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Tuesday, June 19, 2012

Microsoft Unveils Surface Tablet to Rival IPad Challenge

Software giant Microsoft unveiled its first tablet computer, Surface, in a major hardware launch clearly designed to take on long-term rival Apple's market-ruling iPad. Microsoft has unveiled Surface, a tablet computer to compete with Apple's iPad.

Chief executive Steve Ballmer described the iPad challenger -- complete with a built-in stand and ultra thin covers-cum-keyboards in a range of colors -- as a tablet that "works and plays."
CEO Steve Ballmer announced the new tablet, calling it part of a "whole new family of devices" the company is developing.

One version of the device, which won't go on sale until sometime in the fall, is 9.3 millimetres thick and works on the Windows RT operating system. It comes with a kickstand to hold it upright and a touch keyboard cover that snaps on using magnets. The device weighs under 1.5 pounds and will cost about as much as other tablet computers.

The size is similar to the latest iPad, which is 9.4 millimetres thick and weighs 1.3 pounds. Microsoft also promised that the Surface's price tag will be similar to the iPad, which sells for $499 to $829, depending on the model.
Microsoft's broadside against the iPad is a dramatic step to ensure that its Windows software plays a major role in the increasingly important mobile computing market.

The Surface is a PC, the Surface is a tablet, and the Surface is something new that we think people will absolutely love, he said at an hour-long presentation in a Hollywood design studio.
No prices or release dates were given, but the Surface is expected to go on sale in the fall, with retail prices "competitive with a comparable ARM tablet or Intel Ultrabook-class" computers, Microsoft said.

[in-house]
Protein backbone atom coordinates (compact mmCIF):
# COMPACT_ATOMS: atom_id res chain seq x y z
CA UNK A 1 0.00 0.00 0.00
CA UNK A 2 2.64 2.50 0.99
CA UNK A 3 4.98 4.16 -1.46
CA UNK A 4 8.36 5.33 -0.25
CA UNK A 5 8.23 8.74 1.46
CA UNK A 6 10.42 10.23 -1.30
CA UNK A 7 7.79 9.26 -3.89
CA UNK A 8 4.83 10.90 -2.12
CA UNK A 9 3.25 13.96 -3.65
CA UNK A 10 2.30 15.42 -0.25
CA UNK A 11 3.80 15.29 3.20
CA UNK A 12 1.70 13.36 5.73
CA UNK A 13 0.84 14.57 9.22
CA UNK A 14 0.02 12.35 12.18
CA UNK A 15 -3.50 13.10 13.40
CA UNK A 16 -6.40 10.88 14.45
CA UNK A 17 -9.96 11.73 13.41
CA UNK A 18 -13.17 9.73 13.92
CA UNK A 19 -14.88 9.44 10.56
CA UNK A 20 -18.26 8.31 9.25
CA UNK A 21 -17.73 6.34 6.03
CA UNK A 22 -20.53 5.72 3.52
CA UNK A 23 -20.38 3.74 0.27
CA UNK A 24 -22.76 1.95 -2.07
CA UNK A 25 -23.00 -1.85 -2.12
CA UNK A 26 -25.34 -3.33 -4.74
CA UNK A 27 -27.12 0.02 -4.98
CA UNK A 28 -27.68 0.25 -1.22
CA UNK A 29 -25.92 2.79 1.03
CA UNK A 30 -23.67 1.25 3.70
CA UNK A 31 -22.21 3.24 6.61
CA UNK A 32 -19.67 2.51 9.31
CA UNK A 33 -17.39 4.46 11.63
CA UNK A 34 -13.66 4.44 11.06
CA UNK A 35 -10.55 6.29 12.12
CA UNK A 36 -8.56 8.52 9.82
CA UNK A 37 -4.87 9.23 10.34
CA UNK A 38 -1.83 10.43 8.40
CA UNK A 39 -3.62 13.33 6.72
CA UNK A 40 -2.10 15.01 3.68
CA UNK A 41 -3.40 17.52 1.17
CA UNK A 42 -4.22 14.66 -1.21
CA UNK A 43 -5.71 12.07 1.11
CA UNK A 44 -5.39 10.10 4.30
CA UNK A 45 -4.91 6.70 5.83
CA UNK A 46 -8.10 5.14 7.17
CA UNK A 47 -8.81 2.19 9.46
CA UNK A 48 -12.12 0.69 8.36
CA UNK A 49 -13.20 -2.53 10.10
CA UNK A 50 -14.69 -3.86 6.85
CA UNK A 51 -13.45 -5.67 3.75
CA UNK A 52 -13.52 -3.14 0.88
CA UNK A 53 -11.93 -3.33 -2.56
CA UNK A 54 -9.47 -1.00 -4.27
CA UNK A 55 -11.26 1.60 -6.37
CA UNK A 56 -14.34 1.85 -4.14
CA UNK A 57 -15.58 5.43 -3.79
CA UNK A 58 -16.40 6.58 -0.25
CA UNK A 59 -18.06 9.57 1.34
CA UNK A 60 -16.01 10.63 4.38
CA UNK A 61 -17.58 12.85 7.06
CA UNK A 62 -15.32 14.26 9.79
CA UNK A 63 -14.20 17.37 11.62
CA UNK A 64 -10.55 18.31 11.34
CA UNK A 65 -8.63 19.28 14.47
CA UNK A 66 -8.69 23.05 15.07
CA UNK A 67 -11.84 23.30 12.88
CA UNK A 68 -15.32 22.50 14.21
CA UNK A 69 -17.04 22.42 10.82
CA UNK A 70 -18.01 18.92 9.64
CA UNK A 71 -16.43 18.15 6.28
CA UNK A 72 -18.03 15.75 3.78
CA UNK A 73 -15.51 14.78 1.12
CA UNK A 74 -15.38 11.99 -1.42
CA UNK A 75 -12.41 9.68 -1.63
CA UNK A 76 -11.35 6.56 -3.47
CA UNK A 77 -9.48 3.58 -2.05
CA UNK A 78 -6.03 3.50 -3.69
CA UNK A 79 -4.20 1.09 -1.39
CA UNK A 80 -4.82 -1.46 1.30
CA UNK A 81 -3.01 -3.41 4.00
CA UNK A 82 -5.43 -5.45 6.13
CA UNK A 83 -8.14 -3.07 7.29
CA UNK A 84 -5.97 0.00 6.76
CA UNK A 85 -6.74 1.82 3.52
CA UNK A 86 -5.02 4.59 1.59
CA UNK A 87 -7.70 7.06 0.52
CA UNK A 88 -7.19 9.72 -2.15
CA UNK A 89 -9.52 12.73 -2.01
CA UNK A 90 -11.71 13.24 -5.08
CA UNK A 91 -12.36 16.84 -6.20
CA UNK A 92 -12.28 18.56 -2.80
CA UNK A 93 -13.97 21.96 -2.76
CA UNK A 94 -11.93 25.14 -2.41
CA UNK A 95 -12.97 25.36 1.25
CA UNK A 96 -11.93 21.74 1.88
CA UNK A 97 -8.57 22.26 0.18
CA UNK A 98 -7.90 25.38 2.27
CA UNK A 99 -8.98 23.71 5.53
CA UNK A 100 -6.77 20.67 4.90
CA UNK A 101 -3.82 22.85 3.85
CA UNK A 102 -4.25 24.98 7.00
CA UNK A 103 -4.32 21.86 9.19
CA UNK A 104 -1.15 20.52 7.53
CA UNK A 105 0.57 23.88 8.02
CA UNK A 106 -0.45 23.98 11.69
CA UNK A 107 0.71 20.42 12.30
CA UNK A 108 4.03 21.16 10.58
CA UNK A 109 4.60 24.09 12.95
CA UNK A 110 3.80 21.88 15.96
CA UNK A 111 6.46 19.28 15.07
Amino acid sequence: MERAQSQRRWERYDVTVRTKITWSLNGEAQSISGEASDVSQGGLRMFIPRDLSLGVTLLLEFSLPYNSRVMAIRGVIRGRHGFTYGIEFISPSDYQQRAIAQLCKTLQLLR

There were spontaneous bursts of applause and whoops from tech journalists and bloggers as key features of the new tablet, which has a slightly bigger screen than the iPad, but in wide-screen movie-style 16:9 format.
"They are saying it's a different world now and are trying to put the sexy back into the Microsoft brand," said Gartner Inc. analyst Carolina Milanesi.
Each tablet comes with a keyboard cover that is just 3 millimetres thick. The kickstand for both tablets was just 0.7 millimetres thick, less than the thickness of a credit card.
Microsoft, which built its fortune by specializing in software and leaving the job of making computers or other devices to partners, has had mixed results from its hardware ventures.
"This product marks a crucial pivot in Microsoft's product strategy," said Forrester analyst Sarah Rotman Epps.
"We designed this like a book. This spine feels like a book," Michael Angiulo, vice president for Windows Planning, Hardware & PC Ecosystem told the audience.
The Surface features a flip-out rear "kickstand" to prop it up like a picture frame and can be combined with a 3mm-thick Touch Cover that, when opened, acts as a keypad so tablets could be switched into "desktop" mode.
There is also a 5 mm-thick Type Cover with moving keys for a more traditional typing feel.
A version of the Surface tablet running on Windows RT software tailored for ARM mobile device chips will measure 9.3 millimeters thick and weigh 676 grams.
It boasts a 10.6-inch (26.9 centimeter) high-definition screen and will be available with 32 or 64 gigabytes of memory. A model powered by Windows 8 Pro weighs 903 grams and will be available with 64 or 128 gigabytes of memory.
Research In Motion's attempt last year to challenge Apple's dominance in the tablet market failed to deliver a threat to the iPad.
Steven Sinofsky, president of Microsoft's Windows division, called the device a tablet that's a great PC — a PC that's a great tablet.

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